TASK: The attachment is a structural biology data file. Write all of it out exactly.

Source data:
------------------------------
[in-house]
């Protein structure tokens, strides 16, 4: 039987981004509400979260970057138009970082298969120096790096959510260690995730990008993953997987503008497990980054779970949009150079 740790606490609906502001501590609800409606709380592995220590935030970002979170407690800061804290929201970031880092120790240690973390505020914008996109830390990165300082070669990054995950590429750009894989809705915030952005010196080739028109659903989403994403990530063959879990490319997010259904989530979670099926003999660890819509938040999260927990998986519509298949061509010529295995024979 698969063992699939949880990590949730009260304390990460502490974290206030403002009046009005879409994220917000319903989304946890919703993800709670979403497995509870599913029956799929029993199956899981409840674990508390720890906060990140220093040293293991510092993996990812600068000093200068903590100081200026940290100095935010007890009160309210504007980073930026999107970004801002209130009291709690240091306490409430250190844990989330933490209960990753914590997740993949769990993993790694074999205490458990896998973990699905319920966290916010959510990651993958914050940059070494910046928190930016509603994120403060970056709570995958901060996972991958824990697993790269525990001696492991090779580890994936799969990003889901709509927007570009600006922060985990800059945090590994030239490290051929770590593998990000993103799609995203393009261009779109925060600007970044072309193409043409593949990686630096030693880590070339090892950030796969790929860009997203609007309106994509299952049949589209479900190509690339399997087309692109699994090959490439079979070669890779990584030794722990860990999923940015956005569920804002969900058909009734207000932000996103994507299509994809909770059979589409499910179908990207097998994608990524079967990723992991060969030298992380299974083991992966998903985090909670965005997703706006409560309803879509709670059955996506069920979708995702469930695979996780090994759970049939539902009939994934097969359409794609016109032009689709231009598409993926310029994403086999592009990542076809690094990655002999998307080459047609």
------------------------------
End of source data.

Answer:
[in-house]
């Protein structure tokens, strides 16, 4: 039987981004509400979260970057138009970082298969120096790096959510260690995730990008993953997987503008497990980054779970949009150079 740790606490609906502001501590609800409606709380592995220590935030970002979170407690800061804290929201970031880092120790240690973390505020914008996109830390990165300082070669990054995950590429750009894989809705915030952005010196080739028109659903989403994403990530063959879990490319997010259904989530979670099926003999660890819509938040999260927990998986519509298949061509010529295995024979 698969063992699939949880990590949730009260304390990460502490974290206030403002009046009005879409994220917000319903989304946890919703993800709670979403497995509870599913029956799929029993199956899981409840674990508390720890906060990140220093040293293991510092993996990812600068000093200068903590100081200026940290100095935010007890009160309210504007980073930026999107970004801002209130009291709690240091306490409430250190844990989330933490209960990753914590997740993949769990993993790694074999205490458990896998973990699905319920966290916010959510990651993958914050940059070494910046928190930016509603994120403060970056709570995958901060996972991958824990697993790269525990001696492991090779580890994936799969990003889901709509927007570009600006922060985990800059945090590994030239490290051929770590593998990000993103799609995203393009261009779109925060600007970044072309193409043409593949990686630096030693880590070339090892950030796969790929860009997203609007309106994509299952049949589209479900190509690339399997087309692109699994090959490439079979070669890779990584030794722990860990999923940015956005569920804002969900058909009734207000932000996103994507299509994809909770059979589409499910179908990207097998994608990524079967990723992991060969030298992380299974083991992966998903985090909670965005997703706006409560309803879509709670059955996506069920979708995702469930695979996780090994759970049939539902009939994934097969359409794609016109032009689709231009598409993926310029994403086999592009990542076809690094990655002999998307080459047609």